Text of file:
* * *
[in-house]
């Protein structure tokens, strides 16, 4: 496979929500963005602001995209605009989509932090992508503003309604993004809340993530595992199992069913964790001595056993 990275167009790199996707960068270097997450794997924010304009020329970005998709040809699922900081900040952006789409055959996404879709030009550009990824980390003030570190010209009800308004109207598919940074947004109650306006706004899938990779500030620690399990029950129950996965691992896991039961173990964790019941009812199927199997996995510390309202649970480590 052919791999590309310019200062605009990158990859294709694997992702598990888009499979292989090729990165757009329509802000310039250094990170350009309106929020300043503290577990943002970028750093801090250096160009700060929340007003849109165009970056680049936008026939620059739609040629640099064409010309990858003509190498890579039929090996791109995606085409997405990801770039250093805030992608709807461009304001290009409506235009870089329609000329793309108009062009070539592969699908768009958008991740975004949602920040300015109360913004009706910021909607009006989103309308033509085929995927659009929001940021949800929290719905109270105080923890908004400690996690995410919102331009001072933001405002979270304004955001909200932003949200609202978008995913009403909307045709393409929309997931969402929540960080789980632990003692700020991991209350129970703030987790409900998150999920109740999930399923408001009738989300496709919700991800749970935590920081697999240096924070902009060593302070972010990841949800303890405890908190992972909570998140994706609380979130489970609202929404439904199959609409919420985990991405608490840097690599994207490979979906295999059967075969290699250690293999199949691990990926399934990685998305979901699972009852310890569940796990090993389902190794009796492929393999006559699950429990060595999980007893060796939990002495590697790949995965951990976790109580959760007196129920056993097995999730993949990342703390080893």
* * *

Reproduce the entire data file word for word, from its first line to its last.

[in-house]
């Protein structure tokens, strides 16, 4: 496979929500963005602001995209605009989509932090992508503003309604993004809340993530595992199992069913964790001595056993 990275167009790199996707960068270097997450794997924010304009020329970005998709040809699922900081900040952006789409055959996404879709030009550009990824980390003030570190010209009800308004109207598919940074947004109650306006706004899938990779500030620690399990029950129950996965691992896991039961173990964790019941009812199927199997996995510390309202649970480590 052919791999590309310019200062605009990158990859294709694997992702598990888009499979292989090729990165757009329509802000310039250094990170350009309106929020300043503290577990943002970028750093801090250096160009700060929340007003849109165009970056680049936008026939620059739609040629640099064409010309990858003509190498890579039929090996791109995606085409997405990801770039250093805030992608709807461009304001290009409506235009870089329609000329793309108009062009070539592969699908768009958008991740975004949602920040300015109360913004009706910021909607009006989103309308033509085929995927659009929001940021949800929290719905109270105080923890908004400690996690995410919102331009001072933001405002979270304004955001909200932003949200609202978008995913009403909307045709393409929309997931969402929540960080789980632990003692700020991991209350129970703030987790409900998150999920109740999930399923408001009738989300496709919700991800749970935590920081697999240096924070902009060593302070972010990841949800303890405890908190992972909570998140994706609380979130489970609202929404439904199959609409919420985990991405608490840097690599994207490979979906295999059967075969290699250690293999199949691990990926399934990685998305979901699972009852310890569940796990090993389902190794009796492929393999006559699950429990060595999980007893060796939990002495590697790949995965951990976790109580959760007196129920056993097995999730993949990342703390080893």